In the common errors method, separative errors (Lat. errores separativi, Ger. Trennfehler) are errors that indicate that a witness is independent of another witness. Because such errors are used to reach conclusions about the stemma, separative errors have to be significant. Maas (1960, 26) offers an abstract description in which one witness (B) is determined independent of another (A) by an error in the latter, A, that the textual scholar feels confident cannot have been removed by conjecture in B, thereby demonstrating that B cannot derive from A because it does not repeat the error of A.
A more concrete example may illustrate the point. Two manuscripts, S and T, of a text share a significant number of conjunctive errors and are consequently postulated as deriving from the same hyparchetype. However, in the following sentence, the manuscripts report two different readings:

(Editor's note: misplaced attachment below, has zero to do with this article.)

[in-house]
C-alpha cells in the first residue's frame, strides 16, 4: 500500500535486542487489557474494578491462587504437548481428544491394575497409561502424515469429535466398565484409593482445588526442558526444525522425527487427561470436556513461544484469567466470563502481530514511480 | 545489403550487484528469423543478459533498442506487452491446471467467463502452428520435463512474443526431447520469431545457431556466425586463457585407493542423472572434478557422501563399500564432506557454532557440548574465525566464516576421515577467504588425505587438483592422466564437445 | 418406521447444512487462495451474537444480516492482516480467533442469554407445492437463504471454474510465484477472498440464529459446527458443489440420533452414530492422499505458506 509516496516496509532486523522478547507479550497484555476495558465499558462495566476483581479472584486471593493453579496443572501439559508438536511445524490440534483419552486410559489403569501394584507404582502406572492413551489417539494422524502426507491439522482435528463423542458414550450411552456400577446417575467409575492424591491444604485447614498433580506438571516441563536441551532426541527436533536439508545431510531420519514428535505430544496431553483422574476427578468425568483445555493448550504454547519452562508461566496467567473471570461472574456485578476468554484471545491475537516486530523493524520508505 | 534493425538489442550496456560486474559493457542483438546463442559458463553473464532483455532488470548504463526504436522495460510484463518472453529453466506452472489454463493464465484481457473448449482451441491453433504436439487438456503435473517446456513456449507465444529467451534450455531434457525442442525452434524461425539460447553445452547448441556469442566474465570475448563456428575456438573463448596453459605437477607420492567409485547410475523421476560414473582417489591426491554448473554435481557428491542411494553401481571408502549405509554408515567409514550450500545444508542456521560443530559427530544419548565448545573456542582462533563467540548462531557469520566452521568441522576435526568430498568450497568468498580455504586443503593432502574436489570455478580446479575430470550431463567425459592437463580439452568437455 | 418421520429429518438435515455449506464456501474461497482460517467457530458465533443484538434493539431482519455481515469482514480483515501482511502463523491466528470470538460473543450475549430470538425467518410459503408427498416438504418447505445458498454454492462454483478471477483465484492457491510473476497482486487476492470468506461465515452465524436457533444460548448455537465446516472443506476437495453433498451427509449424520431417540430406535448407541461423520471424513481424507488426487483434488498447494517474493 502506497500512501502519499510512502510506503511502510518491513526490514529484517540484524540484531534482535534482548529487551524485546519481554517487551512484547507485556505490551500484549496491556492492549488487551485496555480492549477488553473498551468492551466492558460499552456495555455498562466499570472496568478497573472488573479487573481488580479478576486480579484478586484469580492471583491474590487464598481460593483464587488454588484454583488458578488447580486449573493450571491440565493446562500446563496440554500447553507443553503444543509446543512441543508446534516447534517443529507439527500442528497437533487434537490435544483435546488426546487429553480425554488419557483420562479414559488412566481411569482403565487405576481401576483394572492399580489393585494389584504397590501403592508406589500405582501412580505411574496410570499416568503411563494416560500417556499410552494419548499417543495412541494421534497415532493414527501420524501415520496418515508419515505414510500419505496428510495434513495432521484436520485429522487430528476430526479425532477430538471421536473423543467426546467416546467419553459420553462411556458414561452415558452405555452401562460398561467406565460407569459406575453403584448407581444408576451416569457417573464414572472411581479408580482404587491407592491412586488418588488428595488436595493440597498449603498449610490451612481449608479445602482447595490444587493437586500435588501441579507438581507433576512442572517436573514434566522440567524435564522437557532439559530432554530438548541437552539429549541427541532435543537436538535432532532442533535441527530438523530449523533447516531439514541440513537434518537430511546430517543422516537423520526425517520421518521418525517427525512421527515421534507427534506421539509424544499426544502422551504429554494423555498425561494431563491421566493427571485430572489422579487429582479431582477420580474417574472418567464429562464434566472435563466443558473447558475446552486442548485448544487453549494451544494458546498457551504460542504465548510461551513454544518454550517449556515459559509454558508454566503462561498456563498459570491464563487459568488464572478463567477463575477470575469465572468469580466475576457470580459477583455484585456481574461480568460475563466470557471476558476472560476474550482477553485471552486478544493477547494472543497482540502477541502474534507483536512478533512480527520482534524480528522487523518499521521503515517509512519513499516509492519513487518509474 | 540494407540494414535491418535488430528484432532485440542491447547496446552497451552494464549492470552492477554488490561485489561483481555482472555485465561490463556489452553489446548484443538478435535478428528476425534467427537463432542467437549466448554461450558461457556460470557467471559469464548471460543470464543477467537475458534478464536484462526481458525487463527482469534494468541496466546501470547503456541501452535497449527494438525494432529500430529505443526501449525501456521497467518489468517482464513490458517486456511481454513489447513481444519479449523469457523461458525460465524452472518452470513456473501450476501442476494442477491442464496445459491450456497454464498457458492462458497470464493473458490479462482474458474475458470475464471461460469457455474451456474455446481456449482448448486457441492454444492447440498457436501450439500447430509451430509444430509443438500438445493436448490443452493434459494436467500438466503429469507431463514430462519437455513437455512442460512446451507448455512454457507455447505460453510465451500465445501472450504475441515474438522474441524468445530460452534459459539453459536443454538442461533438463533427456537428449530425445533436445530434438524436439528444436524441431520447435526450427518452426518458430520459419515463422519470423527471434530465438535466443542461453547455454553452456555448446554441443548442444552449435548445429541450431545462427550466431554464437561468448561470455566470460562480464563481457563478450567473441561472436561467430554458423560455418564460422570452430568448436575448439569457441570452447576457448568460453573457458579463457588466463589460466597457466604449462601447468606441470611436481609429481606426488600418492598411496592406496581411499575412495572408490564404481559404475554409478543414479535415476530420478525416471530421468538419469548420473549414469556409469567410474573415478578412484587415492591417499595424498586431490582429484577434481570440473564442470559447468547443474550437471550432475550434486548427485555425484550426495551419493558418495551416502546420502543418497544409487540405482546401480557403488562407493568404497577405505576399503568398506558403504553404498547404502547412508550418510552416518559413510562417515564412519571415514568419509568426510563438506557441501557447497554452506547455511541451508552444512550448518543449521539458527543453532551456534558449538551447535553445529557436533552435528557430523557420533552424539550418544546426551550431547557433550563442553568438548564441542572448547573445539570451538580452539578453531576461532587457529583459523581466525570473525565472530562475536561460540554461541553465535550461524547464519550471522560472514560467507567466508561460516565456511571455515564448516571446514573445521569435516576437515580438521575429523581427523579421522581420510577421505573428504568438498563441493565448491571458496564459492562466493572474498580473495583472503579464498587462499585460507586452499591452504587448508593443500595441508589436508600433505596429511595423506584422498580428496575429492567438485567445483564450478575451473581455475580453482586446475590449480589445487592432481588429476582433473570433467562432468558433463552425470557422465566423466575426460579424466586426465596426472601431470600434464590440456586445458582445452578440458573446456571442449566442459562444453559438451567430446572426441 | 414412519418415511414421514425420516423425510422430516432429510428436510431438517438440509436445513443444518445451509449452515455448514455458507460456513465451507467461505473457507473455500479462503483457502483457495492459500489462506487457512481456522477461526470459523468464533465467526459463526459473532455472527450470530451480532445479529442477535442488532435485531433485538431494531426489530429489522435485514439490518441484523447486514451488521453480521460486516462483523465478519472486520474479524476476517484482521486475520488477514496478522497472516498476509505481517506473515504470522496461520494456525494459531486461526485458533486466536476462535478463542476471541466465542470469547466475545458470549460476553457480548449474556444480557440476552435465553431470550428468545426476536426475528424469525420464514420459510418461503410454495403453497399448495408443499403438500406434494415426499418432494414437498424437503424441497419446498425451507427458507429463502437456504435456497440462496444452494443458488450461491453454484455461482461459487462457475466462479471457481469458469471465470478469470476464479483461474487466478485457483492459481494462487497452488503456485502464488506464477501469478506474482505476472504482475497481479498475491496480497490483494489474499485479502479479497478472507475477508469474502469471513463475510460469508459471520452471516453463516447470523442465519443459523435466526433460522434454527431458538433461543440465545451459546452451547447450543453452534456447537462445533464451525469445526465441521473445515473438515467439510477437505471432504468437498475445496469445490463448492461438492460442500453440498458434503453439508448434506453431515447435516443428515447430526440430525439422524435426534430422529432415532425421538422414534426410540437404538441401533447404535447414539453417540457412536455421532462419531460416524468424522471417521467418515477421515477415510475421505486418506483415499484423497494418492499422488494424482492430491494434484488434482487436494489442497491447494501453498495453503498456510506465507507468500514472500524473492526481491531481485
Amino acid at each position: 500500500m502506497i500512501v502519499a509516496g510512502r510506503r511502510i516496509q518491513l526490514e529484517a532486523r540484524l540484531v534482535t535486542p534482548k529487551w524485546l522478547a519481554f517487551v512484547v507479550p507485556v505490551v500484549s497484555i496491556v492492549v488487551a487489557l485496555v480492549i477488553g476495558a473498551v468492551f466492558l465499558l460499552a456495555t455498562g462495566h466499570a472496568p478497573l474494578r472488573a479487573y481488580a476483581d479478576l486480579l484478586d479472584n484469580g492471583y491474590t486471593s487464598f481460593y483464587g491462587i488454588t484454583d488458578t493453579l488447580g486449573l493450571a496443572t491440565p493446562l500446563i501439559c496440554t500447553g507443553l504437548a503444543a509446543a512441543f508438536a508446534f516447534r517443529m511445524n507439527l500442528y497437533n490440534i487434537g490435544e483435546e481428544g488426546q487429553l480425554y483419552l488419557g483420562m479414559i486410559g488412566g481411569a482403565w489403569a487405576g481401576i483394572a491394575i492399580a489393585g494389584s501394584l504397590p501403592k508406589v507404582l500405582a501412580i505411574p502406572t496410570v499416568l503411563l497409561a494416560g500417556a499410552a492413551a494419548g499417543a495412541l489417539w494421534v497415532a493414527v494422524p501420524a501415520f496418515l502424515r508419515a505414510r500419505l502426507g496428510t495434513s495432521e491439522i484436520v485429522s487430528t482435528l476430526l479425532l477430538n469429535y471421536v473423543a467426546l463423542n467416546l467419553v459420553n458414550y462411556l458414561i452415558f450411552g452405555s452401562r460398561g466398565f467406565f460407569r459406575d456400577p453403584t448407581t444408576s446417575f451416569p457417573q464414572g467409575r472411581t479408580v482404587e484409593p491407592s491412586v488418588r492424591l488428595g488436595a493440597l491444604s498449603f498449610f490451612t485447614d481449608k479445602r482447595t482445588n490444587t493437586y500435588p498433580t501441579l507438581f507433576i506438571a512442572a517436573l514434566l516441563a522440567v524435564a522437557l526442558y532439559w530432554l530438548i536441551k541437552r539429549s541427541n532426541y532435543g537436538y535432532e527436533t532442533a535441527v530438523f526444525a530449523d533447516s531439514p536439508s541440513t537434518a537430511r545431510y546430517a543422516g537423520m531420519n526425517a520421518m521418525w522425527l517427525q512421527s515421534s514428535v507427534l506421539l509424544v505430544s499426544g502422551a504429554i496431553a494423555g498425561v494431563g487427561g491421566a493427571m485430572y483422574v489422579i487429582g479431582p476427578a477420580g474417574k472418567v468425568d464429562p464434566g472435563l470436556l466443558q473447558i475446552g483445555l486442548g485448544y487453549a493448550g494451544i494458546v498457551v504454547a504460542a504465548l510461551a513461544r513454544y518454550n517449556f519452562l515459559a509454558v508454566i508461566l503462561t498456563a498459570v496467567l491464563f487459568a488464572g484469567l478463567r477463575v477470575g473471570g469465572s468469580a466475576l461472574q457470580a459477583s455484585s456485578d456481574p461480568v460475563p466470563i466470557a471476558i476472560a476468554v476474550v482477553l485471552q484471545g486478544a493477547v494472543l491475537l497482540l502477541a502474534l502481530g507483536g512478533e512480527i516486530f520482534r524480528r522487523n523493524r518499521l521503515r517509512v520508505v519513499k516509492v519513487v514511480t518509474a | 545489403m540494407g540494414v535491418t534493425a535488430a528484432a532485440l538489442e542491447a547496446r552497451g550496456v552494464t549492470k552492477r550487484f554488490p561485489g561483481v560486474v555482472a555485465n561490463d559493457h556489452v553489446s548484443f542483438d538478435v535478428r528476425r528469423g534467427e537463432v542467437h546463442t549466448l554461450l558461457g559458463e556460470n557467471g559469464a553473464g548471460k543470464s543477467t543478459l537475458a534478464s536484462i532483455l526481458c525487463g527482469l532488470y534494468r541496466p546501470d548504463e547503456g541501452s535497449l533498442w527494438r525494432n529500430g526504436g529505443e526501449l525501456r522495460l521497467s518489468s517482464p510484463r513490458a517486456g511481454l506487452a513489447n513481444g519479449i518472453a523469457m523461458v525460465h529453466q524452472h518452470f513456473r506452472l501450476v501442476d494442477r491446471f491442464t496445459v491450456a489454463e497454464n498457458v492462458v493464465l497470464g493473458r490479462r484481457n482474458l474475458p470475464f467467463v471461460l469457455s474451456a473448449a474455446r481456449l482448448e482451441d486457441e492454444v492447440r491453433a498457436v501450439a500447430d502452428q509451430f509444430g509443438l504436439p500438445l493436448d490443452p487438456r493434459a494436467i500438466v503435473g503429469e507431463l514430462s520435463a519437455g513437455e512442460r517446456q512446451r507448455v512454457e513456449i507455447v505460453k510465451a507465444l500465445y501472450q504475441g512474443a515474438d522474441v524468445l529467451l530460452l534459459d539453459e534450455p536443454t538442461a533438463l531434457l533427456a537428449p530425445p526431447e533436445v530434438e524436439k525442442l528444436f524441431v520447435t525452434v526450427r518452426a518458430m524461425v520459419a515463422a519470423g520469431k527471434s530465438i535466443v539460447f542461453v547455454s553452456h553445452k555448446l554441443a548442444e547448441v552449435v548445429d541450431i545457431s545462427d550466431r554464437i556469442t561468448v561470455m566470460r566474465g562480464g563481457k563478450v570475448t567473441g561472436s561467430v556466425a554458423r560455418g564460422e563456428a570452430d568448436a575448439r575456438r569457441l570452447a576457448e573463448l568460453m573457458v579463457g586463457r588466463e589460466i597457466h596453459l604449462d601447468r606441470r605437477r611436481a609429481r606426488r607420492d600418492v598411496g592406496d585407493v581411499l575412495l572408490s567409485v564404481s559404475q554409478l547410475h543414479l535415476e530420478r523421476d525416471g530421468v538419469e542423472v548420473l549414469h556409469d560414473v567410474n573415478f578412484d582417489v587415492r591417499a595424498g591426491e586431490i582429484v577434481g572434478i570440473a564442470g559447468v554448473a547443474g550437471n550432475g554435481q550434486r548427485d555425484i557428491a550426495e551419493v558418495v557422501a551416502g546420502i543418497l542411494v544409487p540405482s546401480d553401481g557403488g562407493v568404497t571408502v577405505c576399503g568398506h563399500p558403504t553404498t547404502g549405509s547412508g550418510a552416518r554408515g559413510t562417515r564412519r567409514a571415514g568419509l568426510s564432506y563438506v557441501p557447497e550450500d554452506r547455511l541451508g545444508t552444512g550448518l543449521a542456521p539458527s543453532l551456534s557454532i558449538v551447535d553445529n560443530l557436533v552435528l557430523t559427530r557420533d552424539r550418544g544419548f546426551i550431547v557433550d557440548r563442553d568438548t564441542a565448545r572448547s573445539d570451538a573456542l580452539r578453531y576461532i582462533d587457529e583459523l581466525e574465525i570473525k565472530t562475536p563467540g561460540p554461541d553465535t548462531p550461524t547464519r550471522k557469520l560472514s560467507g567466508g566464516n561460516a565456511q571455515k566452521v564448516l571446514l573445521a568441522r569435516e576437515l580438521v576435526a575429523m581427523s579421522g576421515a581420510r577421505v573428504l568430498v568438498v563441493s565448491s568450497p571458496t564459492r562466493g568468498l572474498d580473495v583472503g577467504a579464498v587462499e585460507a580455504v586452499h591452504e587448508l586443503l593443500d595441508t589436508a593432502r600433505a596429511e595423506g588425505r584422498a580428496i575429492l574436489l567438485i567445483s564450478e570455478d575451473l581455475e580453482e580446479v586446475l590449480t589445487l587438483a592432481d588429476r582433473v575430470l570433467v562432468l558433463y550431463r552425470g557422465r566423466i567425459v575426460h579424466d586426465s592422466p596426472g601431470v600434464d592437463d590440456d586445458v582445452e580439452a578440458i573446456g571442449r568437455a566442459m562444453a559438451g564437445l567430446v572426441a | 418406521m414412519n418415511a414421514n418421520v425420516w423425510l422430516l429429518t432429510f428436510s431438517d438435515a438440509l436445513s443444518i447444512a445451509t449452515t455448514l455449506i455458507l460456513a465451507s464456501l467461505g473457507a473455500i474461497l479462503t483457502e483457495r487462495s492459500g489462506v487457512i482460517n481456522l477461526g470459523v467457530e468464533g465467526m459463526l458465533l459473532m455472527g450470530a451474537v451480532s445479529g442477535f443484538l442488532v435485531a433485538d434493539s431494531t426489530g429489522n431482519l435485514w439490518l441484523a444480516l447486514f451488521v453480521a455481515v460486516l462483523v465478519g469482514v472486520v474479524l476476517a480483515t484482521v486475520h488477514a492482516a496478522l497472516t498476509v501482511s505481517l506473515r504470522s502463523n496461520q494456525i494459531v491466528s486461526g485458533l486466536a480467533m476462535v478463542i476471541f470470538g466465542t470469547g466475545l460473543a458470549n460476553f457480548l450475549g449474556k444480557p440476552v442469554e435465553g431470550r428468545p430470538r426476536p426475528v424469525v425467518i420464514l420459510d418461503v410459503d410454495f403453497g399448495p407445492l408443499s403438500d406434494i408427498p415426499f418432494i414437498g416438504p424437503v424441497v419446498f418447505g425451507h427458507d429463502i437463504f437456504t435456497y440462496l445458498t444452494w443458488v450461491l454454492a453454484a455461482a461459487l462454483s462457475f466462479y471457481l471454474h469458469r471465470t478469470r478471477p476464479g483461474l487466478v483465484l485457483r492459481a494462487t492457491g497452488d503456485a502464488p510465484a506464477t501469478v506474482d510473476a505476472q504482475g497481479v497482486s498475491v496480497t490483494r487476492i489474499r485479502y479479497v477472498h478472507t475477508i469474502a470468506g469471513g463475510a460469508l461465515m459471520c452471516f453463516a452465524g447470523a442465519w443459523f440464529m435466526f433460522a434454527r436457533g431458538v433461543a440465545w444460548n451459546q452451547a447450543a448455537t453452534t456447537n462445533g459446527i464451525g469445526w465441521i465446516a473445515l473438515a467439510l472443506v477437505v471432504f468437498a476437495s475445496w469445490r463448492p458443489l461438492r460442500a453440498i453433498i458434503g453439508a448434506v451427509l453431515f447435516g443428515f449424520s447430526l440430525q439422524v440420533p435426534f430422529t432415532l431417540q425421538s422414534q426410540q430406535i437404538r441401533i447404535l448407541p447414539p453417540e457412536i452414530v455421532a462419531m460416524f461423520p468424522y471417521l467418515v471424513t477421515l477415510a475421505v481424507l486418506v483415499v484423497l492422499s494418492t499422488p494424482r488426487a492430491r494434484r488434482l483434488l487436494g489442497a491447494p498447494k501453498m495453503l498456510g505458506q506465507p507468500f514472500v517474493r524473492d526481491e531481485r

- S At ille obiit viridis.
- T At ille obiit viribus.
Here, T reports viribus where S correctly has viridis, a separative error that indicates S is not derived from T (provided that the reading in S does not represent an independent scribal conjecture).
In another reading, S records a variant that while grammatical is not contextually appropriate and T offers the preferred reading:
- S Sed officia boni civis, boni amici, boni filii secutus est.
- T Sed officia boni civis, boni amici, boni filii executus est.
In this case, in which S reports secutus where T has the contextually required executus, the separative error shows T cannot be derived from S (provided that the reading in T does not arise from interposed scribal conjecture).
Because the identification of separative errors indicates that neither of the witnesses derives from the other, the relationship in the following illustration can be posited.
Fig. 1: The relationship of two manuscripts based on a separative error. The example is simplified and emended, based on the manuscripts of Seneca's Epistulae Morales ad Lucilium, 93, 4 (cf. Reynolds 1965).
– Maas, Paul. 1960. Textkritik. 4th ed. Leipzig: Teubner. – 1st ed. 1927.
– Reynolds, Leighton Durham, ed. 1965. L. Annaei Senecae ad Lucilium Epistulae Morales. 2 vols. Oxford: Oxford University Press.